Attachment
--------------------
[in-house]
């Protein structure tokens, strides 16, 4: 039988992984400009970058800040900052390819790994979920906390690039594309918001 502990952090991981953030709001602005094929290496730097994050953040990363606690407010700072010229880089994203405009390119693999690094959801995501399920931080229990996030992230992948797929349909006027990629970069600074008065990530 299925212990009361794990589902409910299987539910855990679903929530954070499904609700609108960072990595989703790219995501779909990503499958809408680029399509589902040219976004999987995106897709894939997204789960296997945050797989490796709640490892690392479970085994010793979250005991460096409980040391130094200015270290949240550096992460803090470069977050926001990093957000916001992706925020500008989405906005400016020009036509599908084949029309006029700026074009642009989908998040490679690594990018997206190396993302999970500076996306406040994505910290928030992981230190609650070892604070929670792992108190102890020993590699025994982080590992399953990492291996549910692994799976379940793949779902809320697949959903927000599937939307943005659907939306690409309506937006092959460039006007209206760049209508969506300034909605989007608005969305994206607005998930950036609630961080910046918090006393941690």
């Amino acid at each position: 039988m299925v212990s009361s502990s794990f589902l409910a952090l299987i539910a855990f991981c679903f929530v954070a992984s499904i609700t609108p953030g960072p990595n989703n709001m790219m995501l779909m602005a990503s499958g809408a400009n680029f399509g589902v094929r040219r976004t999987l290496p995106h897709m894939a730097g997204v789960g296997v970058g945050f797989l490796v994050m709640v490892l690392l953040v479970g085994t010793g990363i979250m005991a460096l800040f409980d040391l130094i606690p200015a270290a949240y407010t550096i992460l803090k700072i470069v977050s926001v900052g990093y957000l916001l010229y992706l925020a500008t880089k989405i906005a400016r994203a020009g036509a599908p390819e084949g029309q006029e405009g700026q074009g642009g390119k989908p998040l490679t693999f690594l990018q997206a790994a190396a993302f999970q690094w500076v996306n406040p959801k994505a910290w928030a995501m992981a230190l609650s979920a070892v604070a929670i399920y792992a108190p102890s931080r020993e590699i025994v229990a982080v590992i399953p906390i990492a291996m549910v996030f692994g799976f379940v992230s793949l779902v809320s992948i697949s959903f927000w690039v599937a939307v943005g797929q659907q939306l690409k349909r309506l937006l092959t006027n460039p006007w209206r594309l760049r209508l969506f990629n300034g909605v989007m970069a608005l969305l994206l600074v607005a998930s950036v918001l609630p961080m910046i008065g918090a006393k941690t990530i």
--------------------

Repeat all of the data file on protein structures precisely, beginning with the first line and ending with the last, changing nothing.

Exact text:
[in-house]
């Protein structure tokens, strides 16, 4: 039988992984400009970058800040900052390819790994979920906390690039594309918001 502990952090991981953030709001602005094929290496730097994050953040990363606690407010700072010229880089994203405009390119693999690094959801995501399920931080229990996030992230992948797929349909006027990629970069600074008065990530 299925212990009361794990589902409910299987539910855990679903929530954070499904609700609108960072990595989703790219995501779909990503499958809408680029399509589902040219976004999987995106897709894939997204789960296997945050797989490796709640490892690392479970085994010793979250005991460096409980040391130094200015270290949240550096992460803090470069977050926001990093957000916001992706925020500008989405906005400016020009036509599908084949029309006029700026074009642009989908998040490679690594990018997206190396993302999970500076996306406040994505910290928030992981230190609650070892604070929670792992108190102890020993590699025994982080590992399953990492291996549910692994799976379940793949779902809320697949959903927000599937939307943005659907939306690409309506937006092959460039006007209206760049209508969506300034909605989007608005969305994206607005998930950036609630961080910046918090006393941690």
């Amino acid at each position: 039988m299925v212990s009361s502990s794990f589902l409910a952090l299987i539910a855990f991981c679903f929530v954070a992984s499904i609700t609108p953030g960072p990595n989703n709001m790219m995501l779909m602005a990503s499958g809408a400009n680029f399509g589902v094929r040219r976004t999987l290496p995106h897709m894939a730097g997204v789960g296997v970058g945050f797989l490796v994050m709640v490892l690392l953040v479970g085994t010793g990363i979250m005991a460096l800040f409980d040391l130094i606690p200015a270290a949240y407010t550096i992460l803090k700072i470069v977050s926001v900052g990093y957000l916001l010229y992706l925020a500008t880089k989405i906005a400016r994203a020009g036509a599908p390819e084949g029309q006029e405009g700026q074009g642009g390119k989908p998040l490679t693999f690594l990018q997206a790994a190396a993302f999970q690094w500076v996306n406040p959801k994505a910290w928030a995501m992981a230190l609650s979920a070892v604070a929670i399920y792992a108190p102890s931080r020993e590699i025994v229990a982080v590992i399953p906390i990492a291996m549910v996030f692994g799976f379940v992230s793949l779902v809320s992948i697949s959903f927000w690039v599937a939307v943005g797929q659907q939306l690409k349909r309506l937006l092959t006027n460039p006007w209206r594309l760049r209508l969506f990629n300034g909605v989007m970069a608005l969305l994206l600074v607005a998930s950036v918001l609630p961080m910046i008065g918090a006393k941690t990530i």